Temitope Ogunwumi ’18 shot “Train Tracks” for a URI photography class.
“My work explores themes of lines and symmetry in urban architecture,” he said. “My friends and I usually spend our free time traveling and exploring large cities, using photography as an outlet to document our adventures. One night we decided to explore Chicago’s many train stations, and I was intrigued by the way the tunnels and tracks intersected one another.”
Ogunwumi faced stiff competition in the inaugural Research and Scholarship Photo Contest, which drew close to 300 entries from URI students, faculty, researchers and staff. Oceanography master’s student Megan Lubetkin ’19 took second place with “Deepstaria Medusa,” a photograph of the jellyfish species Deepstaria enigmatica. And College of the Environment and Life Sciences marine affairs doctoral student Jessica Vandenberg ’20 placed third for “Afternoon Tea,” a photograph of an Indonesian jungle guide making tea for clients in Malino Highlands, South Sulawesi, Indonesia.
There were three honorable mentions:
- “The Bay is Supposed to be Frozen By Now,” a photo of a polar bear and her two cubs on the shores of the Hudson Bay in the Arctic Ocean, shot by CELS Natural Resources Science Professor Yeqiao Wang.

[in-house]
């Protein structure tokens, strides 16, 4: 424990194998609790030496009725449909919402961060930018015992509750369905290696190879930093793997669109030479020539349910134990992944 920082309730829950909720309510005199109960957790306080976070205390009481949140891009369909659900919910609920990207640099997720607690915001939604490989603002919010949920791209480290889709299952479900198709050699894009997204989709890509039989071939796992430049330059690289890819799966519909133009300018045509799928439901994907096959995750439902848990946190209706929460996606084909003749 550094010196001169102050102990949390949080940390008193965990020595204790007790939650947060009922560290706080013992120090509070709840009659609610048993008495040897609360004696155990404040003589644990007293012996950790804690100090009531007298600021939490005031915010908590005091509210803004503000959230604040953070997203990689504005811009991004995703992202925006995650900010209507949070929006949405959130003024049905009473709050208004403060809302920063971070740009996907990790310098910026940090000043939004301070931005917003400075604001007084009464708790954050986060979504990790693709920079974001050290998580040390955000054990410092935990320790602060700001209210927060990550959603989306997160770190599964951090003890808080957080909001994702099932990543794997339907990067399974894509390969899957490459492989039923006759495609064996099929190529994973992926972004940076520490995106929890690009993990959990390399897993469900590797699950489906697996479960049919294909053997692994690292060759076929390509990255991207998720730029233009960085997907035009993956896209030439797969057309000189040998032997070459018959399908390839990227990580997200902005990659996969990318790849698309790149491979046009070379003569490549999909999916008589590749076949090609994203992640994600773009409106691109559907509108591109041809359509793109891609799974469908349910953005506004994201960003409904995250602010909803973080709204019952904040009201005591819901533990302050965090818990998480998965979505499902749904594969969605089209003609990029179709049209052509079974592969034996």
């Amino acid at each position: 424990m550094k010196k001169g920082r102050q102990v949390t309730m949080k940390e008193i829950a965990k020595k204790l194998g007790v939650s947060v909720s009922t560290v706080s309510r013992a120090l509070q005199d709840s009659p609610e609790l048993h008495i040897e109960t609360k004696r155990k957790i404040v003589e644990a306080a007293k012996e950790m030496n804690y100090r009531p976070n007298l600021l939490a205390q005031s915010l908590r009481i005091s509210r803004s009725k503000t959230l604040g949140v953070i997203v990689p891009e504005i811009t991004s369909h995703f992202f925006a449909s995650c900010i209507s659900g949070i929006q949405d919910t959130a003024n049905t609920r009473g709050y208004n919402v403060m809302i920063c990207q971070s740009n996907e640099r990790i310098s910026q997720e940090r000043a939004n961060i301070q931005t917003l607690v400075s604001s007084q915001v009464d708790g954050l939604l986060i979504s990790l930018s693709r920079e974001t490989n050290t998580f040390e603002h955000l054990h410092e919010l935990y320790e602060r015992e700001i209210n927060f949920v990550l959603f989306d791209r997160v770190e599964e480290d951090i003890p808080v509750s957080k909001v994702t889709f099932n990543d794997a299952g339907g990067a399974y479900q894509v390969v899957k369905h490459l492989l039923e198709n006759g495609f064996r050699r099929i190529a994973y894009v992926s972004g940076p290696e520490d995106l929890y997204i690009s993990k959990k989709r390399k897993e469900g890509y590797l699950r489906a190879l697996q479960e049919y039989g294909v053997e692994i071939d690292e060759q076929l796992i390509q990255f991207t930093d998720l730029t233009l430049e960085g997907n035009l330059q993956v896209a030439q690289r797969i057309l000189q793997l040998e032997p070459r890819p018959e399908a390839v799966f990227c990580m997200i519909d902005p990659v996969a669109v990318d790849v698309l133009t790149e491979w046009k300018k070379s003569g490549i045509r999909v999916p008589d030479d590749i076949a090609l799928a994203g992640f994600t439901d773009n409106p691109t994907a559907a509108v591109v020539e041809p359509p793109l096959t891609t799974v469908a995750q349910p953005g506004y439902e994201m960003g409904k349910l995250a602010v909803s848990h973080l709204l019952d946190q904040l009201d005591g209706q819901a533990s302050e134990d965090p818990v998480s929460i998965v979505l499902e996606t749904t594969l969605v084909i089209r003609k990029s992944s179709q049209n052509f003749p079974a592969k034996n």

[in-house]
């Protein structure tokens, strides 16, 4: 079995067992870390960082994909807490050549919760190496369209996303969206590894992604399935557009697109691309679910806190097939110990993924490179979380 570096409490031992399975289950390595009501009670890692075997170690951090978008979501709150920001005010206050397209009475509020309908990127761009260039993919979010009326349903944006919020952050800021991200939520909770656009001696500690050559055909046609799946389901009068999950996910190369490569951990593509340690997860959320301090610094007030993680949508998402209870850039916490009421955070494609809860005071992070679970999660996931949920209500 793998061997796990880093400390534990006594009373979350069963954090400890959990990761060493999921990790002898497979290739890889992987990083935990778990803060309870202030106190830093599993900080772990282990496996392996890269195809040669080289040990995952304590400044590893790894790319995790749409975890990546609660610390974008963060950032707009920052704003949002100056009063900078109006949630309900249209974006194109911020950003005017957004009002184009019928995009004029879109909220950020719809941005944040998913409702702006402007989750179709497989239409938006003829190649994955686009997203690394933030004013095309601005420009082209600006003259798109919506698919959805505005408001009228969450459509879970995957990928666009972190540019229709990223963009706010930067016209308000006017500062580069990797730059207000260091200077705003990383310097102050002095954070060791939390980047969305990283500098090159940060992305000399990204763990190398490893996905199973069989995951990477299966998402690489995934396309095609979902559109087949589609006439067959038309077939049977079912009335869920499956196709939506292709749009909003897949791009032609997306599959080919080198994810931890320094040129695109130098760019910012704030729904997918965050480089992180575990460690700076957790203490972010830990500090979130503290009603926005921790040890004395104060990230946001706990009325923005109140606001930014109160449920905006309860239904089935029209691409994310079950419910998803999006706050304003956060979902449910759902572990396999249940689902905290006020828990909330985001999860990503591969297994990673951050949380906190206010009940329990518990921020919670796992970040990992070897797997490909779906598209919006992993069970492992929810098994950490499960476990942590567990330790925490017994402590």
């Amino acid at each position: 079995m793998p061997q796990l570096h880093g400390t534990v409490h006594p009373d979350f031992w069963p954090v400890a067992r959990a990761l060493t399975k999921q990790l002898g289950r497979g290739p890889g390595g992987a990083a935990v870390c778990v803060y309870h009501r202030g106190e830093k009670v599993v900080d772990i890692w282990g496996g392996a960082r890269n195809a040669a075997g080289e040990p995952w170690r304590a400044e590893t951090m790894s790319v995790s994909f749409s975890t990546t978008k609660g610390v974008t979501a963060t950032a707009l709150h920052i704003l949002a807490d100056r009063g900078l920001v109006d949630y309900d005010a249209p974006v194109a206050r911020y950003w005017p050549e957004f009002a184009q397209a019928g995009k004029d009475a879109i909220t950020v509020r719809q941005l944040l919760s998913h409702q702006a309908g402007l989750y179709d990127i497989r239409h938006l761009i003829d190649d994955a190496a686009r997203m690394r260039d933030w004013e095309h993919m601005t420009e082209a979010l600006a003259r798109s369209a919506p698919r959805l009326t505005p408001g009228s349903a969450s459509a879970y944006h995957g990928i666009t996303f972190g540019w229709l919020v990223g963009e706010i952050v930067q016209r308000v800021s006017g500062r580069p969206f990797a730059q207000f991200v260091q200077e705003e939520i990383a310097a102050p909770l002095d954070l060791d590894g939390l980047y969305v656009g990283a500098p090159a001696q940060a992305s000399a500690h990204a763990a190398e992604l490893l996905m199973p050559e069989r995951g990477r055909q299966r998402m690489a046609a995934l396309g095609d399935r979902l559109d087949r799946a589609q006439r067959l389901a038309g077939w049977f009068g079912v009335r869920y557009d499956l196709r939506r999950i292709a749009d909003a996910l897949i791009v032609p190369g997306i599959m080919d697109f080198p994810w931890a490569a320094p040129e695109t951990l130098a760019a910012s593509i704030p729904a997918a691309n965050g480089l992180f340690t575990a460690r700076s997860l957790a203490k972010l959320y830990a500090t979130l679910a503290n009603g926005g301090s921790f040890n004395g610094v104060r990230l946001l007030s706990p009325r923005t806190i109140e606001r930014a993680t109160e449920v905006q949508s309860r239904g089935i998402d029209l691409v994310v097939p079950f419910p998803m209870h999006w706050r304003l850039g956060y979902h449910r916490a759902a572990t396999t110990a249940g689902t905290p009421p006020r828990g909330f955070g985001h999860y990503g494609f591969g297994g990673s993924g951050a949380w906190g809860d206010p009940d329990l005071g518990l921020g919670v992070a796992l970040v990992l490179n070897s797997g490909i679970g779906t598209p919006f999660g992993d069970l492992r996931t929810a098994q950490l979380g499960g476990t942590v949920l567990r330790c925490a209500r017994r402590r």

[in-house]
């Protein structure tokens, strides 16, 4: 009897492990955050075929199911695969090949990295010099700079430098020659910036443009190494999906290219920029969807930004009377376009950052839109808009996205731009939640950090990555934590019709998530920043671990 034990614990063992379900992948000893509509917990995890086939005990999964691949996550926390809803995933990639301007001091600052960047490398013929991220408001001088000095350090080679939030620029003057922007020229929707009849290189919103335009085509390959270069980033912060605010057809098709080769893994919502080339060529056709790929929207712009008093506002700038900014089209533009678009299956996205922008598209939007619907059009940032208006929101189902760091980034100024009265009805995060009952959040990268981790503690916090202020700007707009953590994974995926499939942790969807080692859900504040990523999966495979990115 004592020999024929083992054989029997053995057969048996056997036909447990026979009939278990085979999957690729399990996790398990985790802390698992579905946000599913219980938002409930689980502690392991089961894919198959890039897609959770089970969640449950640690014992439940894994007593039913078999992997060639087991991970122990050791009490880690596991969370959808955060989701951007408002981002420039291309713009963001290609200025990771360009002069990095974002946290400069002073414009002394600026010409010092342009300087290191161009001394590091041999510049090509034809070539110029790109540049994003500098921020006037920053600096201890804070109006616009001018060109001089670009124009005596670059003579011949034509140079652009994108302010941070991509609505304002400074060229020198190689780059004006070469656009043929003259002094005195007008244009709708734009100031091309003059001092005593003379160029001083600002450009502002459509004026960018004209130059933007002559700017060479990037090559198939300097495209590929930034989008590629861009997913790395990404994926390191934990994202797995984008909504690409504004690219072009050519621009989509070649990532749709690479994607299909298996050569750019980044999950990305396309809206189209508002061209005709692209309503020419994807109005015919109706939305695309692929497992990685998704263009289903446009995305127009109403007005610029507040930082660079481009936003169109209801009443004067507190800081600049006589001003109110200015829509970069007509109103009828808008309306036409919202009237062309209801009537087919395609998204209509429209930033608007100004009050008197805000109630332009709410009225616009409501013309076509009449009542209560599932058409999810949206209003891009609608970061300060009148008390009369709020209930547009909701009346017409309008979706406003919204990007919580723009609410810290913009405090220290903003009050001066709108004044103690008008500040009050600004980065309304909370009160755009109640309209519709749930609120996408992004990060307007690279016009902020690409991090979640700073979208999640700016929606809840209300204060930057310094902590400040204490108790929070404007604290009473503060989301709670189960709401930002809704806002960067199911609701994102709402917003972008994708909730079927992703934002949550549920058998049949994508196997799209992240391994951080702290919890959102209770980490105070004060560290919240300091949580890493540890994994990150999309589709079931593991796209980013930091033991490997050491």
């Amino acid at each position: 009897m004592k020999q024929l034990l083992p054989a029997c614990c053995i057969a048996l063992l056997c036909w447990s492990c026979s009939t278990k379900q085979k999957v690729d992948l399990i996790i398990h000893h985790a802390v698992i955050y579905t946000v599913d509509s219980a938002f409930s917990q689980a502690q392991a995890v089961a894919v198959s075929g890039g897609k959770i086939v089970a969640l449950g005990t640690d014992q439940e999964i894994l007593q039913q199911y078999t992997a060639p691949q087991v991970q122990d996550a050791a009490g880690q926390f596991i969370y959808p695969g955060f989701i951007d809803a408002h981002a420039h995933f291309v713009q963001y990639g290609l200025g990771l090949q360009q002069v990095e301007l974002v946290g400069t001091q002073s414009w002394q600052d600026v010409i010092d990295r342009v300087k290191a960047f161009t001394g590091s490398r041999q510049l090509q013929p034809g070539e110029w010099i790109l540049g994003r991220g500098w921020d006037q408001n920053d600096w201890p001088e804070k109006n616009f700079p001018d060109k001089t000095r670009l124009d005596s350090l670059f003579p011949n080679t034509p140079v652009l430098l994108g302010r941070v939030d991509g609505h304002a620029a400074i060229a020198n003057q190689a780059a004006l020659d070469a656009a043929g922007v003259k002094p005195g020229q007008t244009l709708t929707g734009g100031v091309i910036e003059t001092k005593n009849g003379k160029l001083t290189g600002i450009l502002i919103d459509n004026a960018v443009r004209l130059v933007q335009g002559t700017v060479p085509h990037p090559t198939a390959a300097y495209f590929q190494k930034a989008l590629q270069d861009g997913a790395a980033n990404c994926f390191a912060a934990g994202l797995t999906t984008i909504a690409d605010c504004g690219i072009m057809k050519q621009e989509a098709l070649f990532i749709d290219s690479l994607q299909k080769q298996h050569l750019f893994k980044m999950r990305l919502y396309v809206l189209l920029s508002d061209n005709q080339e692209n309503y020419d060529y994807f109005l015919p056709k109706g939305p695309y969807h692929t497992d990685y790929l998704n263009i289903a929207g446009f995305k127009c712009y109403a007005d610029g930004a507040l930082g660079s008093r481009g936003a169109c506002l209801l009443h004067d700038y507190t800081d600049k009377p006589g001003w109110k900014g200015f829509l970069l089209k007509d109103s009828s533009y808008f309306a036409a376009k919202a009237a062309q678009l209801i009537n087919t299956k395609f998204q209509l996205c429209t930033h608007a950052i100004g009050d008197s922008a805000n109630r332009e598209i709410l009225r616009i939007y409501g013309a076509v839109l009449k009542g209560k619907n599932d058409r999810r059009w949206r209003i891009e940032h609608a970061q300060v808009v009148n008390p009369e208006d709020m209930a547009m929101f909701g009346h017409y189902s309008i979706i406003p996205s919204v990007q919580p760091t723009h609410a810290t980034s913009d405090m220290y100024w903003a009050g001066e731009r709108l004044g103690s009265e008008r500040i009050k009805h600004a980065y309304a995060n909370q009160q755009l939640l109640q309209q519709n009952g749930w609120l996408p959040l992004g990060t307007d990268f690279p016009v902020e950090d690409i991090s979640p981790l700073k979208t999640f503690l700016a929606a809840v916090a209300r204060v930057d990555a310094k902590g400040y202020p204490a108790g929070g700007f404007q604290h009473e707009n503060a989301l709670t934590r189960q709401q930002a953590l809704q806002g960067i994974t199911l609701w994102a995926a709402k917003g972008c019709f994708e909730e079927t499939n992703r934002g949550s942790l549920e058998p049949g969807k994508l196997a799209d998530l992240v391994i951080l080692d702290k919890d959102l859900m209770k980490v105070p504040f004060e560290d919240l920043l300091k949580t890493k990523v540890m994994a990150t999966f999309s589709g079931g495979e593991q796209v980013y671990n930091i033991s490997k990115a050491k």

- “Ghost,” a photo of juniper berries taken at the Canyon Del Muerto on the Navajo Nation Reservation in Arizona by master’s candidate Charlie Scott (Diné).
- “Security Guard,” a photo of a Boston, MA-based security guard taken by undergraduate student Noah Rivard ’21.
Contest entries included fine art, photography, electron microscopy, and computerized-imaging outputs, and showcased a range of scholarship—from polar exploration and underwater archeology to cellular-level research and composite-mapping techniques. URI’s three magazines: QuadAngles, Momentum and 41°N sponsored the contest.